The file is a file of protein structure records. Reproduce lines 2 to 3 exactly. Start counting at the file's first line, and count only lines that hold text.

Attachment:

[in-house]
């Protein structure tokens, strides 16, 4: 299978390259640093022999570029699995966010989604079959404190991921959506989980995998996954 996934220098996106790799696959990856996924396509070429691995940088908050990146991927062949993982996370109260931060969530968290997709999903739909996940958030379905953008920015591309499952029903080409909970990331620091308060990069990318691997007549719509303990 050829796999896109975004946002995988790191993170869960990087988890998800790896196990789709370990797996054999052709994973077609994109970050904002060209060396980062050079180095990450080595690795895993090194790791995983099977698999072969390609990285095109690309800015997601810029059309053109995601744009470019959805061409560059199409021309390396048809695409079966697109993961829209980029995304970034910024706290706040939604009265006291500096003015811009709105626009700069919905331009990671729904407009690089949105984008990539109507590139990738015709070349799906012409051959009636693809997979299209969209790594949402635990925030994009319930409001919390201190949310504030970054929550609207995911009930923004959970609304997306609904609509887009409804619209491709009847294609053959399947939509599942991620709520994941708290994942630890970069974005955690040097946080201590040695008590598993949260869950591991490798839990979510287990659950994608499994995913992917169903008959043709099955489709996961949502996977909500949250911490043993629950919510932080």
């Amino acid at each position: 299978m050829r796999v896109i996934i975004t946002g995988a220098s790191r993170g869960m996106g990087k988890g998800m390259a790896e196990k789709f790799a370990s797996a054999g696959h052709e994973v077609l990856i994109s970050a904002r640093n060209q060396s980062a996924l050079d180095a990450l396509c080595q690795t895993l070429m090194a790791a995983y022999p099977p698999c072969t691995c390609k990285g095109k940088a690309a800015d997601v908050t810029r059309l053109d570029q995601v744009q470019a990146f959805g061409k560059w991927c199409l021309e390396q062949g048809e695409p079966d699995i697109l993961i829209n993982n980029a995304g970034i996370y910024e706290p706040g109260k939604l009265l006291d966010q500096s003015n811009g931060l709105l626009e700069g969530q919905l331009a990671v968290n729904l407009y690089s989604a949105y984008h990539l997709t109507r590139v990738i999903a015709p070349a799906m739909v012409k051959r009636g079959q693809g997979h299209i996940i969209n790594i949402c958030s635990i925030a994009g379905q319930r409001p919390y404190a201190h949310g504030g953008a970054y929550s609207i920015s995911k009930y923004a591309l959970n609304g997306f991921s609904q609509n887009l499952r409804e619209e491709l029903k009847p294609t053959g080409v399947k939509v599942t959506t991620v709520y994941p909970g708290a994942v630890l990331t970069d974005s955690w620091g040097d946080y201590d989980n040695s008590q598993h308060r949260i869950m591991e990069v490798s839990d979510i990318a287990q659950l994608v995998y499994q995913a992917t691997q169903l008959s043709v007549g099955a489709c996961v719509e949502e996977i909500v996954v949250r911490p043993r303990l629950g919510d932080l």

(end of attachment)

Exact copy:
């Protein structure tokens, strides 16, 4: 299978390259640093022999570029699995966010989604079959404190991921959506989980995998996954 996934220098996106790799696959990856996924396509070429691995940088908050990146991927062949993982996370109260931060969530968290997709999903739909996940958030379905953008920015591309499952029903080409909970990331620091308060990069990318691997007549719509303990 050829796999896109975004946002995988790191993170869960990087988890998800790896196990789709370990797996054999052709994973077609994109970050904002060209060396980062050079180095990450080595690795895993090194790791995983099977698999072969390609990285095109690309800015997601810029059309053109995601744009470019959805061409560059199409021309390396048809695409079966697109993961829209980029995304970034910024706290706040939604009265006291500096003015811009709105626009700069919905331009990671729904407009690089949105984008990539109507590139990738015709070349799906012409051959009636693809997979299209969209790594949402635990925030994009319930409001919390201190949310504030970054929550609207995911009930923004959970609304997306609904609509887009409804619209491709009847294609053959399947939509599942991620709520994941708290994942630890970069974005955690040097946080201590040695008590598993949260869950591991490798839990979510287990659950994608499994995913992917169903008959043709099955489709996961949502996977909500949250911490043993629950919510932080």
């Amino acid at each position: 299978m050829r796999v896109i996934i975004t946002g995988a220098s790191r993170g869960m996106g990087k988890g998800m390259a790896e196990k789709f790799a370990s797996a054999g696959h052709e994973v077609l990856i994109s970050a904002r640093n060209q060396s980062a996924l050079d180095a990450l396509c080595q690795t895993l070429m090194a790791a995983y022999p099977p698999c072969t691995c390609k990285g095109k940088a690309a800015d997601v908050t810029r059309l053109d570029q995601v744009q470019a990146f959805g061409k560059w991927c199409l021309e390396q062949g048809e695409p079966d699995i697109l993961i829209n993982n980029a995304g970034i996370y910024e706290p706040g109260k939604l009265l006291d966010q500096s003015n811009g931060l709105l626009e700069g969530q919905l331009a990671v968290n729904l407009y690089s989604a949105y984008h990539l997709t109507r590139v990738i999903a015709p070349a799906m739909v012409k051959r009636g079959q693809g997979h299209i996940i969209n790594i949402c958030s635990i925030a994009g379905q319930r409001p919390y404190a201190h949310g504030g953008a970054y929550s609207i920015s995911k009930y923004a591309l959970n609304g997306f991921s609904q609509n887009l499952r409804e619209e491709l029903k009847p294609t053959g080409v399947k939509v599942t959506t991620v709520y994941p909970g708290a994942v630890l990331t970069d974005s955690w620091g040097d946080y201590d989980n040695s008590q598993h308060r949260i869950m591991e990069v490798s839990d979510i990318a287990q659950l994608v995998y499994q995913a992917t691997q169903l008959s043709v007549g099955a489709c996961v719509e949502e996977i909500v996954v949250r911490p043993r303990l629950g919510d932080l």